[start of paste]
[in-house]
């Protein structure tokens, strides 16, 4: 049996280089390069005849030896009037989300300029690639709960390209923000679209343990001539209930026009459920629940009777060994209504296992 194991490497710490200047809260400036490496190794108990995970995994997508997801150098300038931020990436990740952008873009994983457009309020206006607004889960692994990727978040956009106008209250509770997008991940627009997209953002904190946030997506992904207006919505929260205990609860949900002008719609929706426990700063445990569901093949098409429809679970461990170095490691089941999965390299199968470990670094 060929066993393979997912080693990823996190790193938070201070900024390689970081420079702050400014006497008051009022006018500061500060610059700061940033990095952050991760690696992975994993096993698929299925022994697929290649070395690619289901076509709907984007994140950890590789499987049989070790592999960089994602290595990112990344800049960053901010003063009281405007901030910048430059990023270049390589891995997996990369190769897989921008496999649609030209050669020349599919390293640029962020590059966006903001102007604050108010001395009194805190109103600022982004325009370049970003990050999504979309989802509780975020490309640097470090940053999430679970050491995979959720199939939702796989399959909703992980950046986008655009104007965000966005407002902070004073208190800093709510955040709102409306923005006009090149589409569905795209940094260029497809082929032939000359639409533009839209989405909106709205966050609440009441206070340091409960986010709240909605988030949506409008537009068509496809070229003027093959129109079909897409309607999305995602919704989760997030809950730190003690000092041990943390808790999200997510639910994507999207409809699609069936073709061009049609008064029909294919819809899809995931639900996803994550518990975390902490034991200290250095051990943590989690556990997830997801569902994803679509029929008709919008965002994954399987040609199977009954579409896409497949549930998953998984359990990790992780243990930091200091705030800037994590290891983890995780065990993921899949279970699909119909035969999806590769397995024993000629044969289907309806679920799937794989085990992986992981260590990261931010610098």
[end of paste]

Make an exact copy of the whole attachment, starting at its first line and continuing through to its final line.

[in-house]
């Protein structure tokens, strides 16, 4: 049996280089390069005849030896009037989300300029690639709960390209923000679209343990001539209930026009459920629940009777060994209504296992 194991490497710490200047809260400036490496190794108990995970995994997508997801150098300038931020990436990740952008873009994983457009309020206006607004889960692994990727978040956009106008209250509770997008991940627009997209953002904190946030997506992904207006919505929260205990609860949900002008719609929706426990700063445990569901093949098409429809679970461990170095490691089941999965390299199968470990670094 060929066993393979997912080693990823996190790193938070201070900024390689970081420079702050400014006497008051009022006018500061500060610059700061940033990095952050991760690696992975994993096993698929299925022994697929290649070395690619289901076509709907984007994140950890590789499987049989070790592999960089994602290595990112990344800049960053901010003063009281405007901030910048430059990023270049390589891995997996990369190769897989921008496999649609030209050669020349599919390293640029962020590059966006903001102007604050108010001395009194805190109103600022982004325009370049970003990050999504979309989802509780975020490309640097470090940053999430679970050491995979959720199939939702796989399959909703992980950046986008655009104007965000966005407002902070004073208190800093709510955040709102409306923005006009090149589409569905795209940094260029497809082929032939000359639409533009839209989405909106709205966050609440009441206070340091409960986010709240909605988030949506409008537009068509496809070229003027093959129109079909897409309607999305995602919704989760997030809950730190003690000092041990943390808790999200997510639910994507999207409809699609069936073709061009049609008064029909294919819809899809995931639900996803994550518990975390902490034991200290250095051990943590989690556990997830997801569902994803679509029929008709919008965002994954399987040609199977009954579409896409497949549930998953998984359990990790992780243990930091200091705030800037994590290891983890995780065990993921899949279970699909119909035969999806590769397995024993000629044969289907309806679920799937794989085990992986992981260590990261931010610098």